Why Some Recovering Addicts Feel Like They Must Choose Between Homelessness or Relapse
Many individuals will state that one of the most difficult parts of recovering from the problems of substance abuse and addiction is admitting that one has a problem and needs help. However, even in cases where individuals recognize that drug use is destroying their health, relationships and life and that they need help, the road to recovery can be very long and hard. He will take whatever help he can get, even if that help forces the individual to make a difficult choice: relapse or face homelessness.
Looking For Any Sort of Help
Horace Bush decided at the age of sixty two that getting clean from drug use had quite literally become a matter of life or death for him. After a lifetime of abusing various drug substances, Bush moved off the streets and into a house in Brooklyn that is supposed to help people like him, people who are seeking to stabilize their lives and improve their futures. What Bush has found, however, is hardly conducive to lasting recovery.
Bush is crammed into a bedroom hardly bigger than the size of a parking space, and he shares it with three other men. He attended a drug-treatment program for nine months, and when he finished he was absolutely determined that he would remain sober. However, the individual who runs the house, two-time felon Yury Baumblit, hardly has his tenants’ best interests in mind. Baumblit receives kickbacks on the Medicaid fees that are paid to the outpatient treatment programs he insists all his tenants must attend. In order to stay in the house Bush was given a choice: relapse into drug use and enroll in another recovery program – or move back onto the streets. Bush decided that the streets and homeless shelters were his worst options, so he returned to the use of alcohol, heroin and crack cocaine and enrolled in a new rehabilitation program chosen by Baumblit. In the past two and a half years, Bush has relapsed and enrolled in treatment four times, just so that he can continue living in one of Baumblit’s houses.
Bush is just one of thousands of other single men and women who are attempting to recover from addiction in homes known as “three-quarter” houses. These individuals have no place else to go, and wind up in homes that are unregulated and often run by unscrupulous individuals. A government official recently estimated that there are approximately six hundred of these houses in Brooklyn alone, but as the houses open and close constantly it is hard to get a more precise figure.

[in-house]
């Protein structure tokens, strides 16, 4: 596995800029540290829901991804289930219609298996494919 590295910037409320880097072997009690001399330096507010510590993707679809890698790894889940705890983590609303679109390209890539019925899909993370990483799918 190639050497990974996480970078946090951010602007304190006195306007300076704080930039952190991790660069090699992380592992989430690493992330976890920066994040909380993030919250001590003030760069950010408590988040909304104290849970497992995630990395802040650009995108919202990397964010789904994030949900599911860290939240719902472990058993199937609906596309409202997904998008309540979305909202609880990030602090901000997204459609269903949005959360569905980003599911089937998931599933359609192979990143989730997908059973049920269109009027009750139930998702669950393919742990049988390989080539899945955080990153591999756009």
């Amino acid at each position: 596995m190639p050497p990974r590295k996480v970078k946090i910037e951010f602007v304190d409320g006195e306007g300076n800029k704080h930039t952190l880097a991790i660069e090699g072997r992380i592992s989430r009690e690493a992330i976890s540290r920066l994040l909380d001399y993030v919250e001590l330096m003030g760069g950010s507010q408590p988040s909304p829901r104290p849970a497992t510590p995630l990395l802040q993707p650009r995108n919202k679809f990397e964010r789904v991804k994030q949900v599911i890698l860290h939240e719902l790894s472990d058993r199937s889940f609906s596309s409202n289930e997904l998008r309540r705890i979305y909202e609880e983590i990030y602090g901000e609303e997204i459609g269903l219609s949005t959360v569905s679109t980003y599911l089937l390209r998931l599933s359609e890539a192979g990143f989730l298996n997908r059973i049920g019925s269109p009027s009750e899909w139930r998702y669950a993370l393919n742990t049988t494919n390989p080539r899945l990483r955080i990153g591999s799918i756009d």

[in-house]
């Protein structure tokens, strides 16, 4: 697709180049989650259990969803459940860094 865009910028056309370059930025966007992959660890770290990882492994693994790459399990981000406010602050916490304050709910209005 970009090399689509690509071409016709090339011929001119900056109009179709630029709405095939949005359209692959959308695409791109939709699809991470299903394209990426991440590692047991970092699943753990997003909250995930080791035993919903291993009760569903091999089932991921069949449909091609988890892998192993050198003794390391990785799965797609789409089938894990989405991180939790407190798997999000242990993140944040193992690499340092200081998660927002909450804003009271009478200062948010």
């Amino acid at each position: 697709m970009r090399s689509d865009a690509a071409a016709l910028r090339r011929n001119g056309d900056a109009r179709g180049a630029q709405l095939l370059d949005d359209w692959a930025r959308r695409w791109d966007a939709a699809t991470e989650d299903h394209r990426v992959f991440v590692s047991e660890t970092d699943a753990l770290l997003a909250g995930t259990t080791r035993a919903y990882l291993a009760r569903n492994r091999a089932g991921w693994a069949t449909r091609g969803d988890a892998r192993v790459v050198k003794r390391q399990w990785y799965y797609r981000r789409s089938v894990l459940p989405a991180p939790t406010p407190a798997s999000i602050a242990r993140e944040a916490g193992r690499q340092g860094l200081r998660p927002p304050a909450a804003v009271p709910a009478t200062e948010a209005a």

Three-quarter houses are often decrepit, infested with vermin and absolutely filled to overflowing with bunkbeds and hopeful recovering addicts. Exits are blocked, fire escapes non-existent, and the homes themselves considered entirely illegal since they violate building codes and are overcrowded. Many of the houses have become the antithesis to their original purposes – turning into drug dens where people are just as likely to die from drug overdoses as if they had just remained on the street or in their own homes.
Ignoring the Problem
Investigations into these three-quarter homes have also found that reputable hospitals, treatment programs and shelters, along with the state’s Department of Corrections and Community Supervision, routinely send individuals to these homes. The city’s Human Resources Administration sends the operators of these homes a “shelter allowance” of $215 each month for many of the tenants, continuing to support these shady operations. Furthermore, the state’s Office of Alcoholism and Substance Abuse Services pays millions in Medicaid money for tenant rehabilitation treatment.
Despite their questionable usefulness and the fact that they take advantage of individuals whose rent and rehabilitation treatment programs are paid for with taxpayer money, three-quarter homes are yet tolerated, because they fill a need that is otherwise largely ignored. Now more than ever there is a crushing need to provide adequate treatment and shelter to poor and homeless drug addicts who desperately want to change their lives and simply need help in order to do so.